Immigrants from around the world come to the United States with visions of the American Dream. Those that stay and become citizens have an important role in building our nation’s economy.
Protecting them through legalization and a path to citizenship is not only the right thing to do, but also makes good economic sense. Learn about the four ways you can become a U.S citizen:
Legal Permanent Resident (Green Card)
Becoming a legal permanent resident (LPR) is one of the most important steps on your path to citizenship. You obtain this status by filing various forms and taking an oath of allegiance to the United States with USCIS.
A green card allows you to live and work permanently in the United States, assuming you do not commit crimes that could make you removable from the country under immigration laws. It also gives you the right to petition for family members to receive their own green cards.
However, it is a lengthy process. For example, the Green Card Lottery draws 55,000 applicants each year, and even the smallest error in an application can result in disqualification. Some categories, such as preference relatives and employment-based immigrant visas, have quotas that can cause wait times of several years or more. These quotas are determined by immigration law, and are based on countries of origin, age and other factors.
In the United States, you’re considered an undocumented immigrant if you entered the country illegally. This can happen if you overstayed a visa, did not enter legally using proper documentation, or snuck past border security.
Some immigrants with no status can obtain legal status by marrying a U.S. citizen or becoming a permanent resident based on their immediate family relationship to one who is a citizen. Citizenship through naturalization can also be possible for people without status if they are victims of crimes who help law enforcement.
But the steps for those who are considered “illegal” are often difficult and cumbersome. For example, the bipartisan framework that was recently released by congressional leaders suggests that a path to citizenship is contingent upon securing our borders and tracking whether or not those who have lived here for years have left when required. This approach is counterproductive, as it reinforces the ambivalence many undocumented people already feel about remaining in this country and may discourage some from pursuing citizenship.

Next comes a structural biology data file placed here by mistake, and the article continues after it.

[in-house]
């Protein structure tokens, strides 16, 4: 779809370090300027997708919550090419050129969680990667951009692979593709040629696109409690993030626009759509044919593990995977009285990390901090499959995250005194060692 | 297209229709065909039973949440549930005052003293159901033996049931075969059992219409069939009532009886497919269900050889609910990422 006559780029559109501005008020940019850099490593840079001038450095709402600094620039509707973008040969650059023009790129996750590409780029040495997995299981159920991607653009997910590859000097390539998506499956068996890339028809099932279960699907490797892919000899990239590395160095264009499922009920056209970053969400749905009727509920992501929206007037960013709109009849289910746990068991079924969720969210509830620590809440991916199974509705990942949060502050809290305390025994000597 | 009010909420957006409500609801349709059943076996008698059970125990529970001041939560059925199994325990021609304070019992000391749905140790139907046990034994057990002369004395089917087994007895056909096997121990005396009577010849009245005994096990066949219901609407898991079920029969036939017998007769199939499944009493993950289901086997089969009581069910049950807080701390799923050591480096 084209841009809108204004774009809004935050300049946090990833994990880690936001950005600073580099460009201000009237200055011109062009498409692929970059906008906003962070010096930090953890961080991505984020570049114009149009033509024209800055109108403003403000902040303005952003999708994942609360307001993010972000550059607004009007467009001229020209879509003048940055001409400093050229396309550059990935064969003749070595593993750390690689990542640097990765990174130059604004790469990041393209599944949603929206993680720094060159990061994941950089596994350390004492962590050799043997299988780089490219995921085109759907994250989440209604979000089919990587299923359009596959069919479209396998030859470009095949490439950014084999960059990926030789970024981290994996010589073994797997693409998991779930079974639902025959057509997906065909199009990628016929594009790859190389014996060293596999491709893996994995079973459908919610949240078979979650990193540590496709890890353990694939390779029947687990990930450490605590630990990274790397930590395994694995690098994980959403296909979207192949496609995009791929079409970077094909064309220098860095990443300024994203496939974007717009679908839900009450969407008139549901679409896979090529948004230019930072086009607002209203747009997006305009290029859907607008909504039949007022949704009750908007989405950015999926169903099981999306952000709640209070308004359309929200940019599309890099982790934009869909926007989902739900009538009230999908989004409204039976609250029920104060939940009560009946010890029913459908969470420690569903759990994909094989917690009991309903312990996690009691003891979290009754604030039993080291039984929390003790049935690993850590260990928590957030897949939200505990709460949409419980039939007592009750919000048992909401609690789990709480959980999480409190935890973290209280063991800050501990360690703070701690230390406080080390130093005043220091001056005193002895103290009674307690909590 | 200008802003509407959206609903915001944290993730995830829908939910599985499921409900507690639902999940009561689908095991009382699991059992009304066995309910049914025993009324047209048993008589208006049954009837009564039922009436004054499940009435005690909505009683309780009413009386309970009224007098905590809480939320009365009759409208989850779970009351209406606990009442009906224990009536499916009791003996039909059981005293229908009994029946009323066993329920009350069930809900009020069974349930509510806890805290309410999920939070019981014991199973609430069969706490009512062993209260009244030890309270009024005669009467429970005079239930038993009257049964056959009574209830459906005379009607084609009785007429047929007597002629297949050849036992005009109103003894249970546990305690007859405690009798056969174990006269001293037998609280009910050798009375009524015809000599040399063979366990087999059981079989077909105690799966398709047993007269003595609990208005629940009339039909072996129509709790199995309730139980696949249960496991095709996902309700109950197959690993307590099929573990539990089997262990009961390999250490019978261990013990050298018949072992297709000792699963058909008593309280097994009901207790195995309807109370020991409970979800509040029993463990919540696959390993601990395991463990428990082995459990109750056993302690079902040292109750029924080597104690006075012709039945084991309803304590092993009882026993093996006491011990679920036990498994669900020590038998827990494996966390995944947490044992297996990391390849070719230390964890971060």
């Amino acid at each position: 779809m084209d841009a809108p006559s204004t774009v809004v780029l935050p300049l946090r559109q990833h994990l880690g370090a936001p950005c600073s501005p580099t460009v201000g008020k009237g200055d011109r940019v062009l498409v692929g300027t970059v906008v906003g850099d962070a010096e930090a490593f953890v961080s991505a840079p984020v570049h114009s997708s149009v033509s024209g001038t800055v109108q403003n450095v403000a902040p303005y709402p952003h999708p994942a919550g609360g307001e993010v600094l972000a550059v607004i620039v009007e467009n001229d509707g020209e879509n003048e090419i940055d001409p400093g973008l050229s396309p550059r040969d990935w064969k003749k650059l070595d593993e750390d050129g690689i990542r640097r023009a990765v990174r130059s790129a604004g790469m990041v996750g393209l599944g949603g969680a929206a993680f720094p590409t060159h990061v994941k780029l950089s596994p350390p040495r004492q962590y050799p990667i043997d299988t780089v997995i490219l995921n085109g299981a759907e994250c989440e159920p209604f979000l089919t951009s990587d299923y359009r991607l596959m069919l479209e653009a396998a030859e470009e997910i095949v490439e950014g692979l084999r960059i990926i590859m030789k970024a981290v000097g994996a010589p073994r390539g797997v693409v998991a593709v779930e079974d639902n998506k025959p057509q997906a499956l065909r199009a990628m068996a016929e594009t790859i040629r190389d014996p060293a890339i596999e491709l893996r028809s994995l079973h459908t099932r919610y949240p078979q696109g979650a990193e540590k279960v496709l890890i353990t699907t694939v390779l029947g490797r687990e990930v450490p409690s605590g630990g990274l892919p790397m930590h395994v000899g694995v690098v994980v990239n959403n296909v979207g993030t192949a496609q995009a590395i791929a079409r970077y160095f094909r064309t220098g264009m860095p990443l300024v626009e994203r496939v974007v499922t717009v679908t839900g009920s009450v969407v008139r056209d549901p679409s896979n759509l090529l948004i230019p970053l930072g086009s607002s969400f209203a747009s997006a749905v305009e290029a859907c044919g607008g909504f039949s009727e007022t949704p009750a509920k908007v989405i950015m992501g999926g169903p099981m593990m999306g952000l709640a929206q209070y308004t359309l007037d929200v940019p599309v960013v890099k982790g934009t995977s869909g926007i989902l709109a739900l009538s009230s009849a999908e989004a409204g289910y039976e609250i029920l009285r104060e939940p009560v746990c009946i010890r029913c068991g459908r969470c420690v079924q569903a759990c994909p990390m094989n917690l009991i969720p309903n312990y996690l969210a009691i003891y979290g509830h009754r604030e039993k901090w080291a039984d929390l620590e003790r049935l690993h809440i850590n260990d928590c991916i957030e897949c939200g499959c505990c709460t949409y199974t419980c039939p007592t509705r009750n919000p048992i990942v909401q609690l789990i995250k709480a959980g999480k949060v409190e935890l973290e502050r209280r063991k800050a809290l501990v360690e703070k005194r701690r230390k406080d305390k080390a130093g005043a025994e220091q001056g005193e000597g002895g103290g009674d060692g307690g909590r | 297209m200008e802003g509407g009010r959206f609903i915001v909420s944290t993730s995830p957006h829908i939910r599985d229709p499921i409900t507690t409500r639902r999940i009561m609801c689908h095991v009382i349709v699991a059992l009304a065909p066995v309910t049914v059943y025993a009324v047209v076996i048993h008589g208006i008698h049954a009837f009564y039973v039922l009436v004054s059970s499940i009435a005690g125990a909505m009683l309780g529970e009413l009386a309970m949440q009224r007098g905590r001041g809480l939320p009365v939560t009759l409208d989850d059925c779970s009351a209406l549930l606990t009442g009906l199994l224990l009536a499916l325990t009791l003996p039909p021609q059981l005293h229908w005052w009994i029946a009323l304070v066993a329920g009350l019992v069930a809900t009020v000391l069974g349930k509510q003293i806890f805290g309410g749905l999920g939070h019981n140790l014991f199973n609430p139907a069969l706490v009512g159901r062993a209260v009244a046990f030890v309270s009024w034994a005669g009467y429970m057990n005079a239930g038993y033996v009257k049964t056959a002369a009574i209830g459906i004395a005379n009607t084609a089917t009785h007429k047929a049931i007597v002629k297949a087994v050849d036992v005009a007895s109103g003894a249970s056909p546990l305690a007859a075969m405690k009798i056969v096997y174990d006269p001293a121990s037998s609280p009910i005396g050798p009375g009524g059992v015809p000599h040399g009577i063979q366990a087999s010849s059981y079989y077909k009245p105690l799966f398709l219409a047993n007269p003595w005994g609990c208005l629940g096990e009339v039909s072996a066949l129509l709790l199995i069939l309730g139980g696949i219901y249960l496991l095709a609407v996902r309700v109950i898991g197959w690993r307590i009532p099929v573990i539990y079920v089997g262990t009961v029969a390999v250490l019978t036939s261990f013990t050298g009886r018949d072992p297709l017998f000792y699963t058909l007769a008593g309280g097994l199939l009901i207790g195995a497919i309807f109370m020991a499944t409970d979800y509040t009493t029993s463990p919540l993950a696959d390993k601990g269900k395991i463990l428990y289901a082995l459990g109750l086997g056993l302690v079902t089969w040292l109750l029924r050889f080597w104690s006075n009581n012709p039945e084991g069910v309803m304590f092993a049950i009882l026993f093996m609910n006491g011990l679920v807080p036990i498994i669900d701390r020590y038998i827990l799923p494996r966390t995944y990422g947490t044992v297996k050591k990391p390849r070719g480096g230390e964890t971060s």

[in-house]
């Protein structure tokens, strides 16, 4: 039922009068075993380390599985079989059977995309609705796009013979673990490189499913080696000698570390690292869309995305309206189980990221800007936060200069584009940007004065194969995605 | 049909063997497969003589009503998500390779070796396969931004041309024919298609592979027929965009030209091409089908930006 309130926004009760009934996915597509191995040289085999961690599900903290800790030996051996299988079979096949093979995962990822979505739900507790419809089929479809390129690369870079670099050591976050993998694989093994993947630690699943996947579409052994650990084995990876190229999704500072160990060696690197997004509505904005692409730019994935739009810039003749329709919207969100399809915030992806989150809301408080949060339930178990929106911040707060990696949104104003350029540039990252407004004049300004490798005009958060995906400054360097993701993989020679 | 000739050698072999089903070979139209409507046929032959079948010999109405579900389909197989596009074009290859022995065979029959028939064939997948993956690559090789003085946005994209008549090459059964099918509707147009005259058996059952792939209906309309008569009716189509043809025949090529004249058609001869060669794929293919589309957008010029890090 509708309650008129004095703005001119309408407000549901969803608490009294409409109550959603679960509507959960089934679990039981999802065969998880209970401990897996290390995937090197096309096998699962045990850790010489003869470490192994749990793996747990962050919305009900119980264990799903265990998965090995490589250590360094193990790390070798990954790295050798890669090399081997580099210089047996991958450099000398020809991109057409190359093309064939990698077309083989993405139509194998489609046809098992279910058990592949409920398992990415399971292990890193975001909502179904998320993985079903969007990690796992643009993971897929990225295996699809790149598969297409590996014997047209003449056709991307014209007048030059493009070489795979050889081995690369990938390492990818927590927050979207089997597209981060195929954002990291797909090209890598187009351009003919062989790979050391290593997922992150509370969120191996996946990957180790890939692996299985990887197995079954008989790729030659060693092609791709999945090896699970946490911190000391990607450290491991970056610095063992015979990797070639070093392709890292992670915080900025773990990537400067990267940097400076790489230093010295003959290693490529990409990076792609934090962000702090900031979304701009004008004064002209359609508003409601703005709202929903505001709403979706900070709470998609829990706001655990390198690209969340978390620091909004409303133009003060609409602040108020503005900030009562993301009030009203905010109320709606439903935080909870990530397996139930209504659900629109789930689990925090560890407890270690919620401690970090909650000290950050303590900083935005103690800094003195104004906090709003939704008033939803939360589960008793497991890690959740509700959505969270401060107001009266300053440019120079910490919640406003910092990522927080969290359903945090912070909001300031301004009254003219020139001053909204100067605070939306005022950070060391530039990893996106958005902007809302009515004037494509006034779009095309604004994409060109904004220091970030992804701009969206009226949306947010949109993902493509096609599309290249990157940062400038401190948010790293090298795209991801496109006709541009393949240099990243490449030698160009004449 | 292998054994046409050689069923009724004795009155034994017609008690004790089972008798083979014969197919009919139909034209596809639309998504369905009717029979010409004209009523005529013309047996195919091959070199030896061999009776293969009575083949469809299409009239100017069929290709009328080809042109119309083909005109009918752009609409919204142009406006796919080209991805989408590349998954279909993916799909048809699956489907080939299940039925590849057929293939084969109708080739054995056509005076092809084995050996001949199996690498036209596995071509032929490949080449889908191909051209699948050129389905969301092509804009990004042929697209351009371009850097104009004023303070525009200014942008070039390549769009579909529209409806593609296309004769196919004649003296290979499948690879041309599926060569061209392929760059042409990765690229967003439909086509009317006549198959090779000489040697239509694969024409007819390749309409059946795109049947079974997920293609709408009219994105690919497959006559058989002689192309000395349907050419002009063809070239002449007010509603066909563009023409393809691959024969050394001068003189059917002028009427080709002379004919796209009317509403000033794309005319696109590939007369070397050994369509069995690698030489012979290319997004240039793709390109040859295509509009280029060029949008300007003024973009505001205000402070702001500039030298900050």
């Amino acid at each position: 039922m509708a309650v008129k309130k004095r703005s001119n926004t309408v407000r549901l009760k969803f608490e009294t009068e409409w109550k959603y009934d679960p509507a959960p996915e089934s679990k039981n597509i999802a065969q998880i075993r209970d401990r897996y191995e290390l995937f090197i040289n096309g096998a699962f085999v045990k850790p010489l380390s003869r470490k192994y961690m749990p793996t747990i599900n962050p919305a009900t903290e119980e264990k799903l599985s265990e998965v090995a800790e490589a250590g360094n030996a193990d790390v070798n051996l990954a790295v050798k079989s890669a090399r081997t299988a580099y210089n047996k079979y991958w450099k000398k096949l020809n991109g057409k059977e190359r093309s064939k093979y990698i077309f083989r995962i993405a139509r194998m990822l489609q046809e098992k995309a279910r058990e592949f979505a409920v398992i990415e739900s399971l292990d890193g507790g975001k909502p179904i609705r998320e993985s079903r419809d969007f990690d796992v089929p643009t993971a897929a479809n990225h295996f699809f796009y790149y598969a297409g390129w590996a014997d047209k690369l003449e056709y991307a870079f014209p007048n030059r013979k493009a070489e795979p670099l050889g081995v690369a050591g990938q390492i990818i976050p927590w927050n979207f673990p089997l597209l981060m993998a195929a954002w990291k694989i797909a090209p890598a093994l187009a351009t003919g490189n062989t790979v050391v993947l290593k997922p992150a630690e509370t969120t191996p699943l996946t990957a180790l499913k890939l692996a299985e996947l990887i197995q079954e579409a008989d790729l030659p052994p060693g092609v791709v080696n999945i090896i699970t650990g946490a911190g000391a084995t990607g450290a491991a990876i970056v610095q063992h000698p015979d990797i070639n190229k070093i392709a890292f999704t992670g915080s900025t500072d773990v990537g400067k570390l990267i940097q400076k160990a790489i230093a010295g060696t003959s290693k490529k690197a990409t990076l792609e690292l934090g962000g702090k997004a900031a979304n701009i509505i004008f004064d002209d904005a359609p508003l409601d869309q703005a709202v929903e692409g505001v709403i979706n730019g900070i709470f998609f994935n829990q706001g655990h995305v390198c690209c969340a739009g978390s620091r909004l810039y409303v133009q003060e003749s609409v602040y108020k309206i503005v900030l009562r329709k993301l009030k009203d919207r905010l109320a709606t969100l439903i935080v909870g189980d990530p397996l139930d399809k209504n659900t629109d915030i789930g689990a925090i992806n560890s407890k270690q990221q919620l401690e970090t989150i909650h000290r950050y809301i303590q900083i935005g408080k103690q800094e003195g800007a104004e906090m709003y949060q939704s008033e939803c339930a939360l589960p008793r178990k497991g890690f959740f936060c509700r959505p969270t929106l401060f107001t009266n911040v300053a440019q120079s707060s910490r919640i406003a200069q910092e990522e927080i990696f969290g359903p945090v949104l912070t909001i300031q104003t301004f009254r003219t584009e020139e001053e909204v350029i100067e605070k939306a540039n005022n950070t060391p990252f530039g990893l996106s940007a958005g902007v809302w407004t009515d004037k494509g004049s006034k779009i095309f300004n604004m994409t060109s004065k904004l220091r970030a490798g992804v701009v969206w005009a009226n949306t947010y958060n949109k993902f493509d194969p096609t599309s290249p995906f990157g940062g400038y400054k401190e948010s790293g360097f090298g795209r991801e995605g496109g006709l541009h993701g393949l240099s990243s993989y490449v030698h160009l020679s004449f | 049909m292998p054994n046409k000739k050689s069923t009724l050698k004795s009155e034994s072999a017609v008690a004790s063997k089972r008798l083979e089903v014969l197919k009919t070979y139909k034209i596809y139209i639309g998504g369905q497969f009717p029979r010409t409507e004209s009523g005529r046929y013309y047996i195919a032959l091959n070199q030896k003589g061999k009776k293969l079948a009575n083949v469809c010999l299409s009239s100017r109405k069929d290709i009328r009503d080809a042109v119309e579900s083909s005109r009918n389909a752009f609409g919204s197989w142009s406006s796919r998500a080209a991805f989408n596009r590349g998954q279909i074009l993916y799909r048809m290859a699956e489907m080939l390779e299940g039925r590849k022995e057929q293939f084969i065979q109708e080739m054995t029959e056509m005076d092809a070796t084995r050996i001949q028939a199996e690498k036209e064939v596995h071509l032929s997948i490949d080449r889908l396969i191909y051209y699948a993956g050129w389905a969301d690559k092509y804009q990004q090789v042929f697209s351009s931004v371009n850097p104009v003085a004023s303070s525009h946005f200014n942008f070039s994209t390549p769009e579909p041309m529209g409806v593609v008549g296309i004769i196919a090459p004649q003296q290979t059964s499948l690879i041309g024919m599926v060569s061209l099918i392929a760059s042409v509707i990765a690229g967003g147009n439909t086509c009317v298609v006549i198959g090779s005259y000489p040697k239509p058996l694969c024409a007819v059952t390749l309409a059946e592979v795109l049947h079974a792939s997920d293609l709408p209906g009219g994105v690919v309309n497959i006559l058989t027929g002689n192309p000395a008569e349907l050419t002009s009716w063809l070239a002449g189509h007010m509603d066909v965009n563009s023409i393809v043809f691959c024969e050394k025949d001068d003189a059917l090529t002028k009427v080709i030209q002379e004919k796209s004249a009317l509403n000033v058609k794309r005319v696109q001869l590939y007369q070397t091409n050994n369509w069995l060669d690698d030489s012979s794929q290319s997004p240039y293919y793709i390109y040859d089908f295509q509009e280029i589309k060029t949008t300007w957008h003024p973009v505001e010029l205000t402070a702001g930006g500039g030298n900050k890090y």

Requirements for Naturalization
Naturalization is the process by which individuals acquire United States citizenship, through a set of requirements established by Congress. Those seeking naturalization must meet several requirements, including showing good moral character, and being able to read, write and speak English. They must also understand basic US history and civics, and pass a naturalization test. Some applicants are exempt from the English and civics test because of age or a physical or mental disability.
During the naturalization process, you must relinquish any other citizenship you hold. Some countries (Australia, Canada, the UK) do not require you to do this, while others (India, Japan) may not allow you to retain dual citizenship.
As a citizen, you will have full access to federal programs like Social Security and Medicare. You will also be able to work for the government without the restrictions that apply to green card holders. You will also be able to vote in elections and take the Oath of Allegiance at your naturalization ceremony.
The process of naturalization is lengthy. Individuals must pass a naturalization test and interview, and take an oath of allegiance to the United States.
If an individual has a medical condition that prevents them from passing the English and civics tests, they may seek an exemption from those exams by filing Form N-648 with USCIS. The individual must submit a certified medical doctor or clinical psychologist report to explain their condition and the impact it has on their ability to pass the tests.
Certain individuals, including those who have served honorably in the military and those who are over 65 years old at the time of their naturalization interview, are also exempt from the English test and may take the civics exam in their native language. Those individuals should still prepare for the test so they can fully understand the questions during their interview and successfully take the oath of allegiance.